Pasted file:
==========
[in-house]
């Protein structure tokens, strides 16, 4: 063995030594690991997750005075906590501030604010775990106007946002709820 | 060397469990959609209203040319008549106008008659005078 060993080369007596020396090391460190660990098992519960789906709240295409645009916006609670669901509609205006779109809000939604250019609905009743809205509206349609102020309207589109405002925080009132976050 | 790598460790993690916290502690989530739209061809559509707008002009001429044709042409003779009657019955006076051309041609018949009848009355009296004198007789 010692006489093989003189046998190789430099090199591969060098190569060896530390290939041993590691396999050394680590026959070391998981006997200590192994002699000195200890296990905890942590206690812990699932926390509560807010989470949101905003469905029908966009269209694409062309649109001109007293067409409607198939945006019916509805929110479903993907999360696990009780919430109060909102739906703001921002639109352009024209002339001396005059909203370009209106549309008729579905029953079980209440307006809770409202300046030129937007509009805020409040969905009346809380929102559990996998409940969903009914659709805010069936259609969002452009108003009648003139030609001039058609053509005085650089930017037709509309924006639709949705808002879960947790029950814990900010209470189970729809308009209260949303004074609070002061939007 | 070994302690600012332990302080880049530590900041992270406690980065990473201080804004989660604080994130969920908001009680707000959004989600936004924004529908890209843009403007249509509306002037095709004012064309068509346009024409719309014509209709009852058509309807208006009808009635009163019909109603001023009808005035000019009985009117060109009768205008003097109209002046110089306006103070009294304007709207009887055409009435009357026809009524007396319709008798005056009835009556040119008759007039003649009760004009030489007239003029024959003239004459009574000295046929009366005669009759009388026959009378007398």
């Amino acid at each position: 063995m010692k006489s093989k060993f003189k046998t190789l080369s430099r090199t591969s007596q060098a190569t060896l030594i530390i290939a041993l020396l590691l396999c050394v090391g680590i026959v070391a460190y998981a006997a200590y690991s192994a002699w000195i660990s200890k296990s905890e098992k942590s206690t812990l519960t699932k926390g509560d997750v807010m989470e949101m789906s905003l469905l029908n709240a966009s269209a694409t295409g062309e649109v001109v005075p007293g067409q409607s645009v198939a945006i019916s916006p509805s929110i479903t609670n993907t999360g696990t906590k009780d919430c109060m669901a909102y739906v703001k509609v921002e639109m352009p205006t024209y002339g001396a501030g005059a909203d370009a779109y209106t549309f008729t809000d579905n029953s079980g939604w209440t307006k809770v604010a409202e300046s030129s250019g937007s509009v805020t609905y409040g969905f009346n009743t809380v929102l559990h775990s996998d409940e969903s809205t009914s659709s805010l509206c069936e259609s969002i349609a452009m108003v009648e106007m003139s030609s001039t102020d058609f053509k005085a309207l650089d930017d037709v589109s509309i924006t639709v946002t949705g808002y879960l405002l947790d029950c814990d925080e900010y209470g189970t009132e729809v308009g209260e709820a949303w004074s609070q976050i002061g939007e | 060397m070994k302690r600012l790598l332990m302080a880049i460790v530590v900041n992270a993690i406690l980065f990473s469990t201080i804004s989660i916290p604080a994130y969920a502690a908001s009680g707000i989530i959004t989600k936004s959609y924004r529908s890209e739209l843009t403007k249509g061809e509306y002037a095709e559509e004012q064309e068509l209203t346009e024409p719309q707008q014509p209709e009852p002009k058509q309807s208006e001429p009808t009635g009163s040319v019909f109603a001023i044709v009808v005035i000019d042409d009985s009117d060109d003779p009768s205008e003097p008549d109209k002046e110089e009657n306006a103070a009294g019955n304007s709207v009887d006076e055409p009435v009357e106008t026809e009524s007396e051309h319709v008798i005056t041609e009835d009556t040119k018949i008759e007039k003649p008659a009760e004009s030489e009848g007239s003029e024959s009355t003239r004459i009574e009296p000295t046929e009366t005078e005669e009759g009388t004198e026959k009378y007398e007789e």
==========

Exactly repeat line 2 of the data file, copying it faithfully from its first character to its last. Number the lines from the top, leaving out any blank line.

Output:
């Protein structure tokens, strides 16, 4: 063995030594690991997750005075906590501030604010775990106007946002709820 | 060397469990959609209203040319008549106008008659005078 060993080369007596020396090391460190660990098992519960789906709240295409645009916006609670669901509609205006779109809000939604250019609905009743809205509206349609102020309207589109405002925080009132976050 | 790598460790993690916290502690989530739209061809559509707008002009001429044709042409003779009657019955006076051309041609018949009848009355009296004198007789 010692006489093989003189046998190789430099090199591969060098190569060896530390290939041993590691396999050394680590026959070391998981006997200590192994002699000195200890296990905890942590206690812990699932926390509560807010989470949101905003469905029908966009269209694409062309649109001109007293067409409607198939945006019916509805929110479903993907999360696990009780919430109060909102739906703001921002639109352009024209002339001396005059909203370009209106549309008729579905029953079980209440307006809770409202300046030129937007509009805020409040969905009346809380929102559990996998409940969903009914659709805010069936259609969002452009108003009648003139030609001039058609053509005085650089930017037709509309924006639709949705808002879960947790029950814990900010209470189970729809308009209260949303004074609070002061939007 | 070994302690600012332990302080880049530590900041992270406690980065990473201080804004989660604080994130969920908001009680707000959004989600936004924004529908890209843009403007249509509306002037095709004012064309068509346009024409719309014509209709009852058509309807208006009808009635009163019909109603001023009808005035000019009985009117060109009768205008003097109209002046110089306006103070009294304007709207009887055409009435009357026809009524007396319709008798005056009835009556040119008759007039003649009760004009030489007239003029024959003239004459009574000295046929009366005669009759009388026959009378007398």